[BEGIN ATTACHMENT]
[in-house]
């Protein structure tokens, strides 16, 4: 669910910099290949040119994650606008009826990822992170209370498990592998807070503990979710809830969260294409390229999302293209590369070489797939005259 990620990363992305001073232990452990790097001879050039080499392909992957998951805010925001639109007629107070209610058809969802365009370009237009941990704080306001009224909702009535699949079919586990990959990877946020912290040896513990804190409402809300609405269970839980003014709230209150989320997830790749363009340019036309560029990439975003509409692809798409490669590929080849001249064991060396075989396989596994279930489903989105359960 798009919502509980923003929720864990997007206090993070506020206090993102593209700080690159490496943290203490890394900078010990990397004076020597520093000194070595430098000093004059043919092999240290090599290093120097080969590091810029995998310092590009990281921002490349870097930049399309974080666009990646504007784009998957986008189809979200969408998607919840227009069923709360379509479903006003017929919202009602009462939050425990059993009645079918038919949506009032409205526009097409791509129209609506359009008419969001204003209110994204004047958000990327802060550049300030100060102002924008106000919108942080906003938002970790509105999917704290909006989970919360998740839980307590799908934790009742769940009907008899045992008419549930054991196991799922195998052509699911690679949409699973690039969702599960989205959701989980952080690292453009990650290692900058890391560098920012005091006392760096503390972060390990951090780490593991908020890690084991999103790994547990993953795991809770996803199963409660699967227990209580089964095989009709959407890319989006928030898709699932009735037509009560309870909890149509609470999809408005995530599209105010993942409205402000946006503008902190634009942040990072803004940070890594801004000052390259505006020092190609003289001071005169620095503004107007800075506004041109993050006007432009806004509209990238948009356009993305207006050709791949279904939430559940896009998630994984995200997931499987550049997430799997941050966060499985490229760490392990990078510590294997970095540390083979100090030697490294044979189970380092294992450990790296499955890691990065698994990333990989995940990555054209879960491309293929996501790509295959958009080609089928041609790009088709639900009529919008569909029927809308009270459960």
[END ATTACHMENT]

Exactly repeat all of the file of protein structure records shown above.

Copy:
[in-house]
């Protein structure tokens, strides 16, 4: 669910910099290949040119994650606008009826990822992170209370498990592998807070503990979710809830969260294409390229999302293209590369070489797939005259 990620990363992305001073232990452990790097001879050039080499392909992957998951805010925001639109007629107070209610058809969802365009370009237009941990704080306001009224909702009535699949079919586990990959990877946020912290040896513990804190409402809300609405269970839980003014709230209150989320997830790749363009340019036309560029990439975003509409692809798409490669590929080849001249064991060396075989396989596994279930489903989105359960 798009919502509980923003929720864990997007206090993070506020206090993102593209700080690159490496943290203490890394900078010990990397004076020597520093000194070595430098000093004059043919092999240290090599290093120097080969590091810029995998310092590009990281921002490349870097930049399309974080666009990646504007784009998957986008189809979200969408998607919840227009069923709360379509479903006003017929919202009602009462939050425990059993009645079918038919949506009032409205526009097409791509129209609506359009008419969001204003209110994204004047958000990327802060550049300030100060102002924008106000919108942080906003938002970790509105999917704290909006989970919360998740839980307590799908934790009742769940009907008899045992008419549930054991196991799922195998052509699911690679949409699973690039969702599960989205959701989980952080690292453009990650290692900058890391560098920012005091006392760096503390972060390990951090780490593991908020890690084991999103790994547990993953795991809770996803199963409660699967227990209580089964095989009709959407890319989006928030898709699932009735037509009560309870909890149509609470999809408005995530599209105010993942409205402000946006503008902190634009942040990072803004940070890594801004000052390259505006020092190609003289001071005169620095503004107007800075506004041109993050006007432009806004509209990238948009356009993305207006050709791949279904939430559940896009998630994984995200997931499987550049997430799997941050966060499985490229760490392990990078510590294997970095540390083979100090030697490294044979189970380092294992450990790296499955890691990065698994990333990989995940990555054209879960491309293929996501790509295959958009080609089928041609790009088709639900009529919008569909029927809308009270459960």